However, there were still limitations. Thus, the WRC car’s engine must be located only in front. The motor can only be placed in the base behind the drivers if serial analog uses such an arrangement. The length of the car must be at least 4.00 m, and the width must be exactly 1.77 m.

toyota yaris wrc

How fast is a World Rally Car?

Until the World Rally Car type, the gap in terms of power between current and Group B cars had remained. 

In terms of speed, it was a step up. Thus, in 2017, Rally Finland, the winner, Esapekka Lappi, at the wheel of a Toyota Yaris WRC, scored the second-fastest average speed of all time with 126.16kph. The fastest Group B rally car, the Ford RS200, may reach 224 kph. Thus, WRC cars made only about 60-65% of the power of the best Group B cars. 

But closer to the average times, WRC cars pass the route faster. While the Group B rally cars were more aggressive, the WRC cars are better in terms of their settings, aerodynamics, and overall design. However, the best Group B cars would likely beat a WRC in conditions like tarmac.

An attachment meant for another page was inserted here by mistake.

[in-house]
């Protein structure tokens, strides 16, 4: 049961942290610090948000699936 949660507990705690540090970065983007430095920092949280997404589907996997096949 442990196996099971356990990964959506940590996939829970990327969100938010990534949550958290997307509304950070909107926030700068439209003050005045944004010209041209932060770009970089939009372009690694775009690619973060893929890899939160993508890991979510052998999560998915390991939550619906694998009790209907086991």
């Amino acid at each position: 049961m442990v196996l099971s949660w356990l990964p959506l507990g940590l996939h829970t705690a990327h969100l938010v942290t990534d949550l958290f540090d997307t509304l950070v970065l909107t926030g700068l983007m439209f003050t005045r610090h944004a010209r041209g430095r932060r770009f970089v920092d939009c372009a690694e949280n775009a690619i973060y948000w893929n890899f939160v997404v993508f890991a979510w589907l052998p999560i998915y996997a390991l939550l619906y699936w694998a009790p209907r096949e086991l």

However, WRC cars were the predecessors of the Hybrid types of rally cars.

Rally Fact

Sebastian Loeb, the most decorated driver in World Rallying, won the Championship nine consecutive times with a Citroën Xsara and the Citroën DS3. Both WRC cars are the iconic of the age.

daniel elena and sebastien loeb

Types of Rally Cars: Group R 

Types of rally cars Group R has replaced Group A and Group N rally cars since 2008. Comling the Group R regulations requires these cars first to be homologated in Group A and receive one or more extensions for homologated parts and modifications designed by the manufacturer.

Group R consisted of R1, R2, R3, R4, and R5, and a provision for GT cars, or R-GT. The R1, R2, and R3 cars are two-wheel drive with atmospheric engines up to 2000cc. Since 2015, the R1, R2, and R3 classes have allowed supercharged engines with a 1.5 equivalency factor for displacement.